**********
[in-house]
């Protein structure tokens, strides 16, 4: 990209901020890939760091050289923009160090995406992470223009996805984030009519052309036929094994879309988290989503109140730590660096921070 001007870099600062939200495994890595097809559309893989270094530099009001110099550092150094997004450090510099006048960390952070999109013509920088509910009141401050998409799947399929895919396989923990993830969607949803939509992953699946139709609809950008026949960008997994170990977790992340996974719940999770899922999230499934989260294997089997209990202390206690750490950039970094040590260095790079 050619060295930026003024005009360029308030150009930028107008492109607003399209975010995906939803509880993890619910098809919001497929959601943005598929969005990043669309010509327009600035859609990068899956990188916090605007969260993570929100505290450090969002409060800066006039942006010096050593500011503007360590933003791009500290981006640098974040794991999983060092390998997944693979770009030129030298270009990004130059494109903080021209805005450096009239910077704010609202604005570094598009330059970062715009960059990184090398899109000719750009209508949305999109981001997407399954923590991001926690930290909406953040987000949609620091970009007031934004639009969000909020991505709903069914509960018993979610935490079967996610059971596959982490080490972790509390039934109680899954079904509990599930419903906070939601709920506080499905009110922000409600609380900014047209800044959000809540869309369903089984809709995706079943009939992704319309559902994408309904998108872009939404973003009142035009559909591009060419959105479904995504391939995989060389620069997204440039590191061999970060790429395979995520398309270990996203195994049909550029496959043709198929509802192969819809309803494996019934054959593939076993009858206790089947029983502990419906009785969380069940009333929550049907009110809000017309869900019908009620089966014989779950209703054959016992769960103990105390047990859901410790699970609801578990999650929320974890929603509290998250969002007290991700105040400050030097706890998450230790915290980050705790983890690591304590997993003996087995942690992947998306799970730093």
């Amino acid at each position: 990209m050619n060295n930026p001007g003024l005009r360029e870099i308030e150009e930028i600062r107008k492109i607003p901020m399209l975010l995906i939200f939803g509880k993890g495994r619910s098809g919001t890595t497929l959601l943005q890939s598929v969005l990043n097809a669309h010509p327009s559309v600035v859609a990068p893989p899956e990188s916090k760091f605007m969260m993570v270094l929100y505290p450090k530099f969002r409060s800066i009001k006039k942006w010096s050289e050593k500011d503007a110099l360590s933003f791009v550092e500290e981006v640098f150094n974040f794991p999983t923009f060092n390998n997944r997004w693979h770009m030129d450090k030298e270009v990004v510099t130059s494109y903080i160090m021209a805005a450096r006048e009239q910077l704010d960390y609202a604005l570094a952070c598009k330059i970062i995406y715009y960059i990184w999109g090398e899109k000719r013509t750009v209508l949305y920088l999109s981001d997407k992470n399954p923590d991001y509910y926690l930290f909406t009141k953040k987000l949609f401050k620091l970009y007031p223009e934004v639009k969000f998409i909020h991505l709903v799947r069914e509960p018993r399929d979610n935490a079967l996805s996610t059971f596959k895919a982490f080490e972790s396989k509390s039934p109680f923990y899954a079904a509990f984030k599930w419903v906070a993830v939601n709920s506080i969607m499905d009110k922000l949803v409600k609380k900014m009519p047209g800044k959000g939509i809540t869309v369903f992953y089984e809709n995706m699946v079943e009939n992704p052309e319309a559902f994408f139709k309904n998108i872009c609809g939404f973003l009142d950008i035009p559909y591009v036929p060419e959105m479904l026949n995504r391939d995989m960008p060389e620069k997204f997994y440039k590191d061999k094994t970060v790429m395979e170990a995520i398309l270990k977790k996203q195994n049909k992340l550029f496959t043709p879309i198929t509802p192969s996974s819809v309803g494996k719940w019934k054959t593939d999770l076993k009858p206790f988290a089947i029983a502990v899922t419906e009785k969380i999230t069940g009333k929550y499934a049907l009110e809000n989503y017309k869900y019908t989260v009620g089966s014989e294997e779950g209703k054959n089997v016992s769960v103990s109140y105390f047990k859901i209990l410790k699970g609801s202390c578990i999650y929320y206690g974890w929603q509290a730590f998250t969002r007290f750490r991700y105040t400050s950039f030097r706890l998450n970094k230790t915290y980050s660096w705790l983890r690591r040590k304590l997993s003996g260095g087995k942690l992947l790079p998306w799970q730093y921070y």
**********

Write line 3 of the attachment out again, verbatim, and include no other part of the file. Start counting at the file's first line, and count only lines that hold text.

């Amino acid at each position: 990209m050619n060295n930026p001007g003024l005009r360029e870099i308030e150009e930028i600062r107008k492109i607003p901020m399209l975010l995906i939200f939803g509880k993890g495994r619910s098809g919001t890595t497929l959601l943005q890939s598929v969005l990043n097809a669309h010509p327009s559309v600035v859609a990068p893989p899956e990188s916090k760091f605007m969260m993570v270094l929100y505290p450090k530099f969002r409060s800066i009001k006039k942006w010096s050289e050593k500011d503007a110099l360590s933003f791009v550092e500290e981006v640098f150094n974040f794991p999983t923009f060092n390998n997944r997004w693979h770009m030129d450090k030298e270009v990004v510099t130059s494109y903080i160090m021209a805005a450096r006048e009239q910077l704010d960390y609202a604005l570094a952070c598009k330059i970062i995406y715009y960059i990184w999109g090398e899109k000719r013509t750009v209508l949305y920088l999109s981001d997407k992470n399954p923590d991001y509910y926690l930290f909406t009141k953040k987000l949609f401050k620091l970009y007031p223009e934004v639009k969000f998409i909020h991505l709903v799947r069914e509960p018993r399929d979610n935490a079967l996805s996610t059971f596959k895919a982490f080490e972790s396989k509390s039934p109680f923990y899954a079904a509990f984030k599930w419903v906070a993830v939601n709920s506080i969607m499905d009110k922000l949803v409600k609380k900014m009519p047209g800044k959000g939509i809540t869309v369903f992953y089984e809709n995706m699946v079943e009939n992704p052309e319309a559902f994408f139709k309904n998108i872009c609809g939404f973003l009142d950008i035009p559909y591009v036929p060419e959105m479904l026949n995504r391939d995989m960008p060389e620069k997204f997994y440039k590191d061999k094994t970060v790429m395979e170990a995520i398309l270990k977790k996203q195994n049909k992340l550029f496959t043709p879309i198929t509802p192969s996974s819809v309803g494996k719940w019934k054959t593939d999770l076993k009858p206790f988290a089947i029983a502990v899922t419906e009785k969380i999230t069940g009333k929550y499934a049907l009110e809000n989503y017309k869900y019908t989260v009620g089966s014989e294997e779950g209703k054959n089997v016992s769960v103990s109140y105390f047990k859901i209990l410790k699970g609801s202390c578990i999650y929320y206690g974890w929603q509290a730590f998250t969002r007290f750490r991700y105040t400050s950039f030097r706890l998450n970094k230790t915290y980050s660096w705790l983890r690591r040590k304590l997993s003996g260095g087995k942690l992947l790079p998306w799970q730093y921070y």